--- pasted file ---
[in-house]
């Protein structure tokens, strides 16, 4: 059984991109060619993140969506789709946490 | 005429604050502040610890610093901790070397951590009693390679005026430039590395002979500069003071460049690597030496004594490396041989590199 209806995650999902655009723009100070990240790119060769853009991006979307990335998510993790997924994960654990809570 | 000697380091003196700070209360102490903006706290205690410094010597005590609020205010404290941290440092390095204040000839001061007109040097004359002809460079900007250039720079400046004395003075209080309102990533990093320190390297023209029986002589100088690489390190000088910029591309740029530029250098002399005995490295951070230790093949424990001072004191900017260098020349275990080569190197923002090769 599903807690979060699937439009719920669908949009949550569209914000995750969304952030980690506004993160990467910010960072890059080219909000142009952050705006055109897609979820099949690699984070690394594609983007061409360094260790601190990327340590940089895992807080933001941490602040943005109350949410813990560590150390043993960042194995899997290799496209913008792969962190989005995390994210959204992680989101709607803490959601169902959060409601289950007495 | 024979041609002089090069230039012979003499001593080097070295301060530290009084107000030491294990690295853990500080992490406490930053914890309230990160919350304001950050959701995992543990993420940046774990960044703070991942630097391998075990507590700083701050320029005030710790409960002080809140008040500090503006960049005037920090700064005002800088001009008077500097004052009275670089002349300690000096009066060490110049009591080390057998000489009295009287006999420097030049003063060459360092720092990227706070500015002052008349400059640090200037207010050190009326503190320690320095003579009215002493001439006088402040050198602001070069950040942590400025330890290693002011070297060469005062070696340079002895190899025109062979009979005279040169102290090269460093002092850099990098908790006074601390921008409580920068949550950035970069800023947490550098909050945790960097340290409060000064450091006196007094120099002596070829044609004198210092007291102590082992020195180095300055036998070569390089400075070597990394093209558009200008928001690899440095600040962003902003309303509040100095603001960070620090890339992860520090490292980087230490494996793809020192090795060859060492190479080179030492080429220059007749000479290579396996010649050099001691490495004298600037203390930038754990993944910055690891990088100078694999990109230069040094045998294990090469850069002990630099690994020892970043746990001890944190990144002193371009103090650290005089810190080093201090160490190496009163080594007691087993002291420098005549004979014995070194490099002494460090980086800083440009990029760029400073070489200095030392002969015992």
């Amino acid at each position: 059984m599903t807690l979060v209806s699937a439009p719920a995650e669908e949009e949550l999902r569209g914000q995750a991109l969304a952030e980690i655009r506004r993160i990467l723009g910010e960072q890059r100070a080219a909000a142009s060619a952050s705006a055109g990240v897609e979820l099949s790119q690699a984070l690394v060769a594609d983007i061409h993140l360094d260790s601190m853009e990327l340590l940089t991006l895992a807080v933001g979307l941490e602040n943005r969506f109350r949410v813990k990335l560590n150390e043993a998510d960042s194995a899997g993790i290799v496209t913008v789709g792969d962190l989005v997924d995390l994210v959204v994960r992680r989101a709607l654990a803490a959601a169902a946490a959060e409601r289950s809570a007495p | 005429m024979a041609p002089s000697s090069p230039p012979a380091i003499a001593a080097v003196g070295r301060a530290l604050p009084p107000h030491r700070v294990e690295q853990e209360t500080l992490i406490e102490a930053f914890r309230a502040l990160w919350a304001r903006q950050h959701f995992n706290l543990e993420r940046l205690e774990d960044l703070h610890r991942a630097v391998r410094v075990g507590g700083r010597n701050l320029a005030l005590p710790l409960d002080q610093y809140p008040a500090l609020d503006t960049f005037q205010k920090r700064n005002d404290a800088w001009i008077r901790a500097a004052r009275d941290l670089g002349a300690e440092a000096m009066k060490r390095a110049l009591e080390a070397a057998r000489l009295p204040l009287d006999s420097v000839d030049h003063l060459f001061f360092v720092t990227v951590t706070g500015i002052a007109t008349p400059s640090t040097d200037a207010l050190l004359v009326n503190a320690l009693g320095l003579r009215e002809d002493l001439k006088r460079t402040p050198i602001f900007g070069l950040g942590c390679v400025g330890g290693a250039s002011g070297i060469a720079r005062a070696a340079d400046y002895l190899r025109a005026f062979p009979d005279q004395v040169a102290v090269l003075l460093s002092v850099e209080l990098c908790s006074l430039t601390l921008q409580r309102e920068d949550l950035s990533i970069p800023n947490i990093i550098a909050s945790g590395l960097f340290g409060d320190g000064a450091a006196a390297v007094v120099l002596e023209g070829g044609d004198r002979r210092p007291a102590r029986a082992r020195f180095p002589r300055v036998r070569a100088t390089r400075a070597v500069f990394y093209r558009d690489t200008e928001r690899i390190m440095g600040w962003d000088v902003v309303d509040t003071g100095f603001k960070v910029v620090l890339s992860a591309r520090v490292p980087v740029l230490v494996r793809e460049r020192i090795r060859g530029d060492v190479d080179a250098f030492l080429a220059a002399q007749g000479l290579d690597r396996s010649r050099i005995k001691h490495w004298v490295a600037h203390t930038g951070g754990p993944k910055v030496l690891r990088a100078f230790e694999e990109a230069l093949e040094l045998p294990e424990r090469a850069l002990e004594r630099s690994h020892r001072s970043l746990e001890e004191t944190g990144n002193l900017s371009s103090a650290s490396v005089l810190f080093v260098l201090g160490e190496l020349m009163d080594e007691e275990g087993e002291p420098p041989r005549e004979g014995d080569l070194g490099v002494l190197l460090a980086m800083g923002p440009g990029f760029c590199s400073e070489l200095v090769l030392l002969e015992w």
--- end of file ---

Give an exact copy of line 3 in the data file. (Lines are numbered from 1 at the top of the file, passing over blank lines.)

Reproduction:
């Amino acid at each position: 059984m599903t807690l979060v209806s699937a439009p719920a995650e669908e949009e949550l999902r569209g914000q995750a991109l969304a952030e980690i655009r506004r993160i990467l723009g910010e960072q890059r100070a080219a909000a142009s060619a952050s705006a055109g990240v897609e979820l099949s790119q690699a984070l690394v060769a594609d983007i061409h993140l360094d260790s601190m853009e990327l340590l940089t991006l895992a807080v933001g979307l941490e602040n943005r969506f109350r949410v813990k990335l560590n150390e043993a998510d960042s194995a899997g993790i290799v496209t913008v789709g792969d962190l989005v997924d995390l994210v959204v994960r992680r989101a709607l654990a803490a959601a169902a946490a959060e409601r289950s809570a007495p | 005429m024979a041609p002089s000697s090069p230039p012979a380091i003499a001593a080097v003196g070295r301060a530290l604050p009084p107000h030491r700070v294990e690295q853990e209360t500080l992490i406490e102490a930053f914890r309230a502040l990160w919350a304001r903006q950050h959701f995992n706290l543990e993420r940046l205690e774990d960044l703070h610890r991942a630097v391998r410094v075990g507590g700083r010597n701050l320029a005030l005590p710790l409960d002080q610093y809140p008040a500090l609020d503006t960049f005037q205010k920090r700064n005002d404290a800088w001009i008077r901790a500097a004052r009275d941290l670089g002349a300690e440092a000096m009066k060490r390095a110049l009591e080390a070397a057998r000489l009295p204040l009287d006999s420097v000839d030049h003063l060459f001061f360092v720092t990227v951590t706070g500015i002052a007109t008349p400059s640090t040097d200037a207010l050190l004359v009326n503190a320690l009693g320095l003579r009215e002809d002493l001439k006088r460079t402040p050198i602001f900007g070069l950040g942590c390679v400025g330890g290693a250039s002011g070297i060469a720079r005062a070696a340079d400046y002895l190899r025109a005026f062979p009979d005279q004395v040169a102290v090269l003075l460093s002092v850099e209080l990098c908790s006074l430039t601390l921008q409580r309102e920068d949550l950035s990533i970069p800023n947490i990093i550098a909050s945790g590395l960097f340290g409060d320190g000064a450091a006196a390297v007094v120099l002596e023209g070829g044609d004198r002979r210092p007291a102590r029986a082992r020195f180095p002589r300055v036998r070569a100088t390089r400075a070597v500069f990394y093209r558009d690489t200008e928001r690899i390190m440095g600040w962003d000088v902003v309303d509040t003071g100095f603001k960070v910029v620090l890339s992860a591309r520090v490292p980087v740029l230490v494996r793809e460049r020192i090795r060859g530029d060492v190479d080179a250098f030492l080429a220059a002399q007749g000479l290579d690597r396996s010649r050099i005995k001691h490495w004298v490295a600037h203390t930038g951070g754990p993944k910055v030496l690891r990088a100078f230790e694999e990109a230069l093949e040094l045998p294990e424990r090469a850069l002990e004594r630099s690994h020892r001072s970043l746990e001890e004191t944190g990144n002193l900017s371009s103090a650290s490396v005089l810190f080093v260098l201090g160490e190496l020349m009163d080594e007691e275990g087993e002291p420098p041989r005549e004979g014995d080569l070194g490099v002494l190197l460090a980086m800083g923002p440009g990029f760029c590199s400073e070489l200095v090769l030392l002969e015992w």